Authored by: Sarah Coffin, Owner of Tulsa Family Doulas
Bringing Baby Home
I remember bringing home my daughter and thinking that it was ridiculous that the hospital would just let me leave with her. I had never parented anything more than 2 dogs and a cat. There wasn't much concern on how to make sure those animals stayed happy and alive. Food, water, go outside, throw the ball, and scoop the poop. Ta-da!
But, a child. Oh gosh, the overwhelming, "How am I not supposed to screw this up?" enveloped my every interaction with her. One of the biggest points of fear with her was how in the world was I going to learn how to breastfeed? I went to the breastfeeding class the hospital offered, and watched them shove a felt breast into the puppet-like mouth of a fake baby and thought that was about all there was to it.
No Example For Me
There weren't that many women around me that successfully nursed their babies. I had just quit working a full-time job and I was thrust into the new-stay-at-home mommy world of loneliness. I was sold on nursing in public but was downright panicky when it came to actually doing it, so I would retreat to solitude whenever she got hungry. And that added solitude of isolation was very difficult to bear.
Not Growing and Being Alone
Not very far behind that isolation came the numerous weight checks at the pediatrician's offices and the internal concern; what if I don't have enough milk to feed my baby? The pediatrician didn't think that it was a big deal to recommend supplementing with formula after nursing "just to see if she was still hungry," and in hopes that she could pack on the pounds. I nodded my head in obedience only to sob after she left the room. And then came the pumping, and the SNS, and the bottles, and the hospital lactation consultant visits, and more weight checks. And more tears.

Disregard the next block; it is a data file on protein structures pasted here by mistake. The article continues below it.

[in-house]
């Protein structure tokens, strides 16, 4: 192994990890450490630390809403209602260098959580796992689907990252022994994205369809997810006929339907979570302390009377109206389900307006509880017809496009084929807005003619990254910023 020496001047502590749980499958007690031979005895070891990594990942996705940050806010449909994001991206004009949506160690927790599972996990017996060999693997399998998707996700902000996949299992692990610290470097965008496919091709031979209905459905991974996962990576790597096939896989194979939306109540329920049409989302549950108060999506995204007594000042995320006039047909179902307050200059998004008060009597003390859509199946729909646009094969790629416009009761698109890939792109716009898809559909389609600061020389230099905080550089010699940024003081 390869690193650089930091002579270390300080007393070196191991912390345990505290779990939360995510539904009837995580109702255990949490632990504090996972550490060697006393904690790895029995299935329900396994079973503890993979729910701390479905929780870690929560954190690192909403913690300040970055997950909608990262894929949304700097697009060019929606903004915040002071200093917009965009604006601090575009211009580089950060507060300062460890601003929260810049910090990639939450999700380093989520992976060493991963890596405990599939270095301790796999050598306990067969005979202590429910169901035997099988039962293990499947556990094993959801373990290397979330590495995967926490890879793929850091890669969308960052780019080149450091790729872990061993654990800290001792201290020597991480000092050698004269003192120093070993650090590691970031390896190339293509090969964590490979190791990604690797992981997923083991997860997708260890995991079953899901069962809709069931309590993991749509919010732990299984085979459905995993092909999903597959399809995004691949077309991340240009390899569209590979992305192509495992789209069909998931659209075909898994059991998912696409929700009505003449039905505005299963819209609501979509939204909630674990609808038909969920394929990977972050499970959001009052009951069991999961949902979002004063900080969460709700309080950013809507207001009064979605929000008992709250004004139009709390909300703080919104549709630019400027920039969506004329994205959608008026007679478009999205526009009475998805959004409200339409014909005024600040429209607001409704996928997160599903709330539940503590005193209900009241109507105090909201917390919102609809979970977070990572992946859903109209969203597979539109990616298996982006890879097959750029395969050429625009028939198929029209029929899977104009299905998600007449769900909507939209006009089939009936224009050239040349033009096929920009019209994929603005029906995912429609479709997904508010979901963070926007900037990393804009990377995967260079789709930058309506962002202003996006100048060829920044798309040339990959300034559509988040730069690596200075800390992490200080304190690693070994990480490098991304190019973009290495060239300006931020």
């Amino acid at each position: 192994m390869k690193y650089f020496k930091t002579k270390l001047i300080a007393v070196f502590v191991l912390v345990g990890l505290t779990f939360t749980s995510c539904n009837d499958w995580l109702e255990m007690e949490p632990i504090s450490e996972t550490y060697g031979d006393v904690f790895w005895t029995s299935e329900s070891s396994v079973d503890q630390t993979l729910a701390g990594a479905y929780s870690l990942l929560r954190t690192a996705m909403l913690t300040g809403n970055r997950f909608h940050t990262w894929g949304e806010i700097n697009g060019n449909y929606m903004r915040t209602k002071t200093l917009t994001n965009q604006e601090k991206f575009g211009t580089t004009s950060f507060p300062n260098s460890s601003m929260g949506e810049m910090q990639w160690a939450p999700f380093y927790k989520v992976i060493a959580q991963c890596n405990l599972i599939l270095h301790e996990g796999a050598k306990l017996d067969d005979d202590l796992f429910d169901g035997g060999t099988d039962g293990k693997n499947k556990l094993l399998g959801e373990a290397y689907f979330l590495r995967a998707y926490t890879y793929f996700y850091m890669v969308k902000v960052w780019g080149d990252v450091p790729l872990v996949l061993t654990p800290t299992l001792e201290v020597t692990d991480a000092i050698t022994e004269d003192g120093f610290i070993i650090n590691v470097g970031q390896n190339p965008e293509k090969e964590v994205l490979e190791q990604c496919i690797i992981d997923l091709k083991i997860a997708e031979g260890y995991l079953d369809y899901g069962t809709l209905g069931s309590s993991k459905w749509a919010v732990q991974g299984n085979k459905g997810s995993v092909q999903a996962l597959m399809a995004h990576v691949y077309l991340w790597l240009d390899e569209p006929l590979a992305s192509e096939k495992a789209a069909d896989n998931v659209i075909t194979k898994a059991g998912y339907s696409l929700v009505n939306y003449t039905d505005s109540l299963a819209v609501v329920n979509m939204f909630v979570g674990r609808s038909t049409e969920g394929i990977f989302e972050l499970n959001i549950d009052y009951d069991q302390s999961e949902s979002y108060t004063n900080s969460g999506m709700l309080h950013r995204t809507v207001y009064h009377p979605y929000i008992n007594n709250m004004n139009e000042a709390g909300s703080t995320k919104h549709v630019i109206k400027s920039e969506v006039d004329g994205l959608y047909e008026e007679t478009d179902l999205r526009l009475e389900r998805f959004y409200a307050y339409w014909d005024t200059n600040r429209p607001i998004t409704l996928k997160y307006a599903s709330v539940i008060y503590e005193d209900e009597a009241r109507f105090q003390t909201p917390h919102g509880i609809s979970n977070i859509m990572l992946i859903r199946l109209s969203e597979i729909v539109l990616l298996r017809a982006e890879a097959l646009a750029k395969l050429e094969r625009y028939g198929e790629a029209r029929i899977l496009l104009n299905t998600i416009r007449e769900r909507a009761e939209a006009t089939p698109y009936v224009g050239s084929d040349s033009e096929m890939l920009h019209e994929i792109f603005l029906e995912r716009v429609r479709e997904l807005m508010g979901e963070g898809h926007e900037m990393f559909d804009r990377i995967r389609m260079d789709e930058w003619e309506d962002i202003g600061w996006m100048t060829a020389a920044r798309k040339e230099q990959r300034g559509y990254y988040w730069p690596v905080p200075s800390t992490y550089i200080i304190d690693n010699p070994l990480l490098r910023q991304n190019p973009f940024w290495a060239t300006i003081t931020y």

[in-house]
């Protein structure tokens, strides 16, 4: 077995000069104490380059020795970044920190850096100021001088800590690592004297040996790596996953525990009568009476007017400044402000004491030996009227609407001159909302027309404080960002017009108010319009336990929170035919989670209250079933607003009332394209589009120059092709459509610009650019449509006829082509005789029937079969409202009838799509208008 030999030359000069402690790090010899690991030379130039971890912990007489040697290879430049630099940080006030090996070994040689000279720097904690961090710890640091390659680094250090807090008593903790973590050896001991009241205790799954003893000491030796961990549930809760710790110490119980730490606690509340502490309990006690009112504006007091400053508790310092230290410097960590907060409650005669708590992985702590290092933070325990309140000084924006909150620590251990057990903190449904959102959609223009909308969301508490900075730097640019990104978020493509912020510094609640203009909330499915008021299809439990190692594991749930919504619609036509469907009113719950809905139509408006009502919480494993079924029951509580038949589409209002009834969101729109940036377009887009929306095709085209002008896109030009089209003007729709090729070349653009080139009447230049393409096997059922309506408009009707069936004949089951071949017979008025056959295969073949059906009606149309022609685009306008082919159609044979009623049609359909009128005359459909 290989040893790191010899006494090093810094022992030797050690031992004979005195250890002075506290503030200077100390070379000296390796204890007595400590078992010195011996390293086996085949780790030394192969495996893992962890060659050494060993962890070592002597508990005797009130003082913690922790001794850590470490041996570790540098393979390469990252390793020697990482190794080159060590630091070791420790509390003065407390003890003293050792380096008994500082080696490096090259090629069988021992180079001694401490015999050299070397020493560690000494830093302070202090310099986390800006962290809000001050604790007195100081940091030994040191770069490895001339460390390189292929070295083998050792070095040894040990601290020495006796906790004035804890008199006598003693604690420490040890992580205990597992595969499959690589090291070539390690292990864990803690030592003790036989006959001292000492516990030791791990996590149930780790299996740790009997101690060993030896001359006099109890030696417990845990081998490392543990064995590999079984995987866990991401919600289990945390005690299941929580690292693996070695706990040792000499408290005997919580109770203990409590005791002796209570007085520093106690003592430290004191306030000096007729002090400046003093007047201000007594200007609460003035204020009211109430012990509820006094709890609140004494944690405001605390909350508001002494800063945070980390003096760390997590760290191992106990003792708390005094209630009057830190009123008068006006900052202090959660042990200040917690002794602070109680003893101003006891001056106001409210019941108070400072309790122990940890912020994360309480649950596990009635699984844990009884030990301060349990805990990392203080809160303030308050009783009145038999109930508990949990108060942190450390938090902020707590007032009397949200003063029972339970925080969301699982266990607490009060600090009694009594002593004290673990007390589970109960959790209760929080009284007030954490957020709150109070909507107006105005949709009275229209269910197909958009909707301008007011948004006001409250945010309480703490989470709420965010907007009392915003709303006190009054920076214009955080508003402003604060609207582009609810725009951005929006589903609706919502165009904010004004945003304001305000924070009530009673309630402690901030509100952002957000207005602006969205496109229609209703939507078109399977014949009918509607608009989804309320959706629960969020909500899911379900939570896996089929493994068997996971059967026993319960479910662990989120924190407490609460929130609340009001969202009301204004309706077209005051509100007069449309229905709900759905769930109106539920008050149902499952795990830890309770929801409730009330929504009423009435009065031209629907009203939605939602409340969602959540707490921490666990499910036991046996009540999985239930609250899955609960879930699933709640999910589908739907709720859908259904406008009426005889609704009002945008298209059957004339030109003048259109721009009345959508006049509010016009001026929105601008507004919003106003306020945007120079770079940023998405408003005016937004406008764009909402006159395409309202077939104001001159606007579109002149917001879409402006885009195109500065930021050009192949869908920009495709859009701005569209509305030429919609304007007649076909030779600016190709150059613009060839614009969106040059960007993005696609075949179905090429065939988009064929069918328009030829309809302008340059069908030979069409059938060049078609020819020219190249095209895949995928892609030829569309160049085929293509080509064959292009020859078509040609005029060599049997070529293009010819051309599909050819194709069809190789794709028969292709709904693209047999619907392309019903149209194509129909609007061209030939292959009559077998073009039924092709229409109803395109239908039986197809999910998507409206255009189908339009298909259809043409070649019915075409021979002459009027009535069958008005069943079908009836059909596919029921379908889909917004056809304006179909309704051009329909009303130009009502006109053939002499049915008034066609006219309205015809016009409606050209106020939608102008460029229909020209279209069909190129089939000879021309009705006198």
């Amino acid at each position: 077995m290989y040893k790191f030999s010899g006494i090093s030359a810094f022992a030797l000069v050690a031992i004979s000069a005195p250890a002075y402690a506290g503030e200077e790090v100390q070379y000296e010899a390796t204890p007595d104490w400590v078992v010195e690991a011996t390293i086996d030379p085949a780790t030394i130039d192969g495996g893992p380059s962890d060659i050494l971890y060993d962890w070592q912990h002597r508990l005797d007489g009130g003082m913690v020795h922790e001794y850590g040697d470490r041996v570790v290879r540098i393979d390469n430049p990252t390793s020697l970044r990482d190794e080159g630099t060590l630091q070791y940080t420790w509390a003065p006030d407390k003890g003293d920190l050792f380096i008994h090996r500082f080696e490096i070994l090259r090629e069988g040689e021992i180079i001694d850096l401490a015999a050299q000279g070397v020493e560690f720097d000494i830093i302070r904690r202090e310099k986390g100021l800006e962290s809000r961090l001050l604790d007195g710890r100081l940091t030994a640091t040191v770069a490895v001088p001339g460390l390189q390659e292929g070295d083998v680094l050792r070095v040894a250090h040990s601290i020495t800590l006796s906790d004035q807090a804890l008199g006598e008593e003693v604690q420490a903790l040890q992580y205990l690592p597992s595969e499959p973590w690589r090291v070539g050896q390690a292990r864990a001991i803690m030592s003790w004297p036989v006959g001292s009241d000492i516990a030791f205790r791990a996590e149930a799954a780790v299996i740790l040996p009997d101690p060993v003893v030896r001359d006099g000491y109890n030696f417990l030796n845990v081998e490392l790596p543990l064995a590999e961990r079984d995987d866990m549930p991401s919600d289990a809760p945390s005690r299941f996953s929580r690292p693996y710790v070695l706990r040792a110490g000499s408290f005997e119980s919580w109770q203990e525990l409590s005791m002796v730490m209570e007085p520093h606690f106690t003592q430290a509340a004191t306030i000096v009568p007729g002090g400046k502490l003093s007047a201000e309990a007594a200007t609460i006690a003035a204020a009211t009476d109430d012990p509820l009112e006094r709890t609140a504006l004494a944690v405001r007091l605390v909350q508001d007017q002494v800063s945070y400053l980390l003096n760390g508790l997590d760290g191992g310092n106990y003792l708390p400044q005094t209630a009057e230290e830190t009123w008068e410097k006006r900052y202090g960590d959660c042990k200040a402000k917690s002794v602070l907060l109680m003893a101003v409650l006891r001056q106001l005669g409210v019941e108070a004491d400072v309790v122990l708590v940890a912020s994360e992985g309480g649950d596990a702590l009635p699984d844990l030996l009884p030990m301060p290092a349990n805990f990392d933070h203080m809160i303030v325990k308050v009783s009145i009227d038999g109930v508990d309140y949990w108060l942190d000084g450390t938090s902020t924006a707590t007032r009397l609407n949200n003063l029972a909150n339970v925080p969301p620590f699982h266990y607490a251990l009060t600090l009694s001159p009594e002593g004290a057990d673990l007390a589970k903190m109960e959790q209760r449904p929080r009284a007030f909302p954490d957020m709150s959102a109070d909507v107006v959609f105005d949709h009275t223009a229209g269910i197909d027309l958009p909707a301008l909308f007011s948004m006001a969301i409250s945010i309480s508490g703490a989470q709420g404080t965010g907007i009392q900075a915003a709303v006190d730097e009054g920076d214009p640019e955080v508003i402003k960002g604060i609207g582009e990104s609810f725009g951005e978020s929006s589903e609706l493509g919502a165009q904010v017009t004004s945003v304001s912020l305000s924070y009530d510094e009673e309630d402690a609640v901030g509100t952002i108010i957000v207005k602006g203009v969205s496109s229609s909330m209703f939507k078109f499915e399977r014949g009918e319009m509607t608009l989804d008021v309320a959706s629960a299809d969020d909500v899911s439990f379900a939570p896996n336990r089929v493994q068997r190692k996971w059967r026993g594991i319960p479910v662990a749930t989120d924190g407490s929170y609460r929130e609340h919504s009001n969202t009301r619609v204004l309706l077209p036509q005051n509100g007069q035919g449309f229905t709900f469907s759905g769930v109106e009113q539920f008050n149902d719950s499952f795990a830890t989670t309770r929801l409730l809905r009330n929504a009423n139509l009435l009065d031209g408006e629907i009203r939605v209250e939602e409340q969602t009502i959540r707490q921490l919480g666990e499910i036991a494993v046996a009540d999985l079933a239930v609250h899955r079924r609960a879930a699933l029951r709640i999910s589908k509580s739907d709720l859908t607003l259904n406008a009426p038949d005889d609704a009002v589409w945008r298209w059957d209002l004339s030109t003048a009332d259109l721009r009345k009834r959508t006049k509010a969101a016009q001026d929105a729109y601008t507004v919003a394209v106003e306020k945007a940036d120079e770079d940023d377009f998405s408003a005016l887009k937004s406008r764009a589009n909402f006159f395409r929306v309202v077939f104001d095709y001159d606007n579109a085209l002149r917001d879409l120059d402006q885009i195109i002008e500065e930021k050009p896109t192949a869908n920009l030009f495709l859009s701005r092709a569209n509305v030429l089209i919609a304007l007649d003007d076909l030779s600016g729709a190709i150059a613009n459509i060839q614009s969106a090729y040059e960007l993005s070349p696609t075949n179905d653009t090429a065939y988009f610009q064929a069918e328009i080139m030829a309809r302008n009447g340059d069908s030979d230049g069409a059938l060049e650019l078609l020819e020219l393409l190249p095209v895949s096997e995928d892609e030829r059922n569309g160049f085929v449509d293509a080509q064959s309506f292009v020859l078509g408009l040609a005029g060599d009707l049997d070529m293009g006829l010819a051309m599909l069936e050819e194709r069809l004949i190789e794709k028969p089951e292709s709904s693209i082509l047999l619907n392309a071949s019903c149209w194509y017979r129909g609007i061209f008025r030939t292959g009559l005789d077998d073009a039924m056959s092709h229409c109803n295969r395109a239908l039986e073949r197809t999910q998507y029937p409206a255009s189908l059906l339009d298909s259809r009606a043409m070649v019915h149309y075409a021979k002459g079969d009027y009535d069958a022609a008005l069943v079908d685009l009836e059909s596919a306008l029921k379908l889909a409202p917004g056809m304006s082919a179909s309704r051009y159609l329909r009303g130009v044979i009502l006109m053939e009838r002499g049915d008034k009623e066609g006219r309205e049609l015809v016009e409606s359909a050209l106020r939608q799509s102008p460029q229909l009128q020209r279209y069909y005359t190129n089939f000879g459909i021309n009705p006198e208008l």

I Need Help Breastfeeding
What I didn't know how say to anyone apart from my husband was, I need help breastfeeding. And I didn't even know how to say that to him beyond just crying.
The stress of the influences from everyone else about how I should feed my baby or feel about feeding her were too much to bear. I didn't know about in-home lactation consultants or postpartum doulas and I stopped nursing far sooner than I wanted. Now, the week before her 10th birthday, I still tear up when I think about how much struggling with nursing my daughter hurts a little even to this day.
If you find yourself struggling with breastfeeding, know that there is local breastfeeding support available. We have two Lactation Consultants and an International Board Certified Lactation Counselor that are ready and so excited to help you and your baby thrive with breastfeeding. They will come to your home, where you are most relaxed and comfortable, and get you on the right track for meeting your nursing goals. We also have a breastfeeding class that is scheduled every other month to help you get started well.
Contact us and we will help you get the breastfeeding support you need. You are most definitely not alone.